Responsive displays are increasingly used in public spaces, but integrating this type of technology into the public spaces of a visual arts organization is more difficult than you might think. SFMOMA’s recent transformation and expansion gave us an opportunity to explore this technology in the museum context.
In advance of SFMOMA’s 2016 reopening, we developed a set of three large digital screen arrays to be installed in the two main atria of the museum—a project we intentionally named Story Screens. The Story Screens use a set of Microsoft Kinect cameras to create a depth map of people’s movements in front of them. This map is fed into the application that powers the screens, and can be used to trigger new, or alter existing, content on the Story Screens. We use the movement feed to trigger content or change the density of the information onscreen. We can also supply the data feed to the artists and designers we commission to make work for the Story Screens.
At the outset, we asked ourselves a few key questions:
The result was a focused design that balanced aesthetics and performance. This article takes a look at how we got there.
One of the first issues we addressed was how to hide the cameras without compromising their performance. To accomplish this, we designed a metal camera housing with an acrylic face, effectively hiding the cameras while allowing them to receive a data feed.
After conducting a series of infrared (IR) transparency tests, we realized the thickness of the acrylic had an effect on the signal received by the cameras, even though the acrylic was transparent. So, we conducted additional tests using different acrylics with a variety of thicknesses. We had to balance two issues: the acrylic had to be thick enough to prevent buckling as it spanned the length of the camera housing yet thin enough to minimize obstruction of the data feed, which would cause attenuation of the image. After these tests, we decided the best option was 3/32 inch.
Having a seamless appearance was a defining factor of the design. Clear acrylic would expose the equipment inside the housing, which would not fit aesthetically within the space of the atrium. But when we tested black acrylic sheets — in the hope that we could keep the cameras entirely out of sight — there was significant degradation of the signal relative to the clear acrylic. This led to the idea of having a clear aperture in front of the Kinect camera face, leaving the rest of the acrylic black to cover the other components — a solution that incorporated both ideas.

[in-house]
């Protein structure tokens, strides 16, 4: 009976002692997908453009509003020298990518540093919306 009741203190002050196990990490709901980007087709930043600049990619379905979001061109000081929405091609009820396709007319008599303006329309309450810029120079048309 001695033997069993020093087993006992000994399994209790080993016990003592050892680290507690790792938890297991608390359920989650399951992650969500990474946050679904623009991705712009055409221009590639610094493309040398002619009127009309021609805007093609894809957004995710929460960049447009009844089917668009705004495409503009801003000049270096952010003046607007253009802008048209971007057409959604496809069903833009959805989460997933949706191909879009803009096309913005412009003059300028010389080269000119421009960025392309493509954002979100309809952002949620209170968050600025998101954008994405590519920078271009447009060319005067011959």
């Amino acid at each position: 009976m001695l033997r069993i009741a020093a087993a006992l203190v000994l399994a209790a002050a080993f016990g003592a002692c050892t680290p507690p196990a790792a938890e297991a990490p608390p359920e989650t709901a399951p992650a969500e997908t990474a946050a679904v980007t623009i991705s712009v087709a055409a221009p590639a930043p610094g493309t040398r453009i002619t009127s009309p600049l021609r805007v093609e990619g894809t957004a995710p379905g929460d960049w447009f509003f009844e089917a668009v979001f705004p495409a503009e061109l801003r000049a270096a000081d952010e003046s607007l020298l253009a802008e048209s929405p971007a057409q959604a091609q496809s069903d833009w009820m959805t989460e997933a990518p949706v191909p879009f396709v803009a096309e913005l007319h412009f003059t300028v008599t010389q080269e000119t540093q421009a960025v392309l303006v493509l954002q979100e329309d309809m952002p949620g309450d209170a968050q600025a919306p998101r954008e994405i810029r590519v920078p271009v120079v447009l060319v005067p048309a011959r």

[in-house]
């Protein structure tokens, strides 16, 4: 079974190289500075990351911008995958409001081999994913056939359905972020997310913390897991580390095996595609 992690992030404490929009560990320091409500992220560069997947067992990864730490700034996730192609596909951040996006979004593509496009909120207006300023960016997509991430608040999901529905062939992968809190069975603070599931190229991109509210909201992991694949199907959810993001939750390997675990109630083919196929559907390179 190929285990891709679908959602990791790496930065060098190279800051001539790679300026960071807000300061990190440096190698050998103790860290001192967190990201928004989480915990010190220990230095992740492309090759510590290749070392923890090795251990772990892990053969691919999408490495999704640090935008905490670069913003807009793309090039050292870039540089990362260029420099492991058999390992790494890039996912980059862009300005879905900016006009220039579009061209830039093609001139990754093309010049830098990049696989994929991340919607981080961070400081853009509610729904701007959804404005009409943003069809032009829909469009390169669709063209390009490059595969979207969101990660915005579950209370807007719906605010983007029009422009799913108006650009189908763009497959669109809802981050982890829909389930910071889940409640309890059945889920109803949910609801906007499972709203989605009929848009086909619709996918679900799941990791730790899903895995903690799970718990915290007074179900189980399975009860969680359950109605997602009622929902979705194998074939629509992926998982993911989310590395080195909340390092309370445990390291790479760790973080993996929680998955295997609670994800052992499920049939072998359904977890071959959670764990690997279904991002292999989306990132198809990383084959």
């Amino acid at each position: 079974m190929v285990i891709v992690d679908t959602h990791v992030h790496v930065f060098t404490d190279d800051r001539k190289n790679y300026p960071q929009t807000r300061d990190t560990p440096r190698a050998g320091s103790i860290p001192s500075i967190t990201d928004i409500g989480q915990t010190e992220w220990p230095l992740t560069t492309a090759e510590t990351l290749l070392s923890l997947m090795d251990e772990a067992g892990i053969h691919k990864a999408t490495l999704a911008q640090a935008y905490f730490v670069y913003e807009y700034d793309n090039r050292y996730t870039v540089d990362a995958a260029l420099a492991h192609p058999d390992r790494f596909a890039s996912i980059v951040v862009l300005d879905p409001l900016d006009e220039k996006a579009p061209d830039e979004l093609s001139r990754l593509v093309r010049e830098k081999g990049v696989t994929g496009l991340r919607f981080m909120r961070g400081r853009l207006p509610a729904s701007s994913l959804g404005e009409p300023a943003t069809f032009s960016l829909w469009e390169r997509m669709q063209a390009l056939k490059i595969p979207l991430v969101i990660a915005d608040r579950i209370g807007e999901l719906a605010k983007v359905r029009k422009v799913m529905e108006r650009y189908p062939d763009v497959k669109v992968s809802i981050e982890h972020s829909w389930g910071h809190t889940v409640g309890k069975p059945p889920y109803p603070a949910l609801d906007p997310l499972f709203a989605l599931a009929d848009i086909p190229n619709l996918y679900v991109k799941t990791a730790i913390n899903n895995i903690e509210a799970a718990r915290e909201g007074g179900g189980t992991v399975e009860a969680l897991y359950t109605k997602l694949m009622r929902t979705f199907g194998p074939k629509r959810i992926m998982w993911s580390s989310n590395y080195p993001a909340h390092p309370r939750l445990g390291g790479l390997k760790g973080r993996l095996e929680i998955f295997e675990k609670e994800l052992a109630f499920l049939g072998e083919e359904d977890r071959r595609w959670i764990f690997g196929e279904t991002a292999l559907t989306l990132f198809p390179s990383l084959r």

After testing many options, we found a solution by screenprinting a sheet of clear acrylic with black paint, having taped off an area for the aperture so it remained clear. This application gave us the opacity we needed to hide the equipment inside the camera housing while ensuring that the cameras performed well.
It was imperative to incorporate the technology in a way that was aesthetically consistent with its surrounding context. We paid close attention to the architectural design in each atrium, and translated its aesthetics into the assembly design.
To echo the aesthetic of the space, we focused on clean, elegant lines, minimized seams in the camera housing and the outside frame, and recessed the assembly into the wall to keep a low profile. We also aligned the screen arrays with key architectural elements, such as elevators and other signage, to create a visual datum line throughout the space.
From the pattern on the wood panels to the striped granite walls, Haas Atrium provided a strong geometric grid with a structured rhythm. We used this regimented pattern throughout the design of the Story Screens to correspond to that rhythm and blend into the atrium.
To attain a seamless display, we designed a housing from a single piece of bent aluminum with minimized joints, color-matching the powder coat finish of the housing and the surrounding frame to the adjacent materials. We also paid attention to the transition between materials to maintain clean visual lines and avoid abrupt changes.
Since the housing had to span a long distance — up to 24 feet in the case of the array in Schwab Hall — we couldn’t fabricate a single camera box for the entire display. Instead we designed individual camera boxes and aligned the edges with the bezel of the digital screens above, maintaining the pattern already established in the assembly.
Functionally, the casing needed to allow accessibility for cleaning and hardware maintenance. This was achieved through a set of hidden fasteners that allowed the housing to be removed when necessary without disrupting the clean aesthetic when it was in place.
After the careful selection of materials in tandem with rigorous testing, the Kinect cameras are now a part of the museum landscape. The right elements are hidden and keep visitors focused on the experience, not the technological apparatus. Finding the right solution required a thoughtful approach, one that was mindful of the complexities that come with adding new technology and hardware into the museum context.
One of the big questions we continued to ask ourselves throughout the project was: “Will this technology be perceived as a seamless element, or will people notice the cameras and get creeped out?” Shortly after the installation was complete we walked through these spaces with our curator of Media Arts. When he didn’t notice the hidden cameras, we felt like we had succeeded.
In the end, it was all about finding the right balance. This project allowed us to rethink how to use technology in our public spaces as a way to activate them. Our Story Screens now offer new modes of storytelling in ways that were previously unexpected in a museum. We are excited to see how we can continue to develop and expand this technology by pushing it in new directions.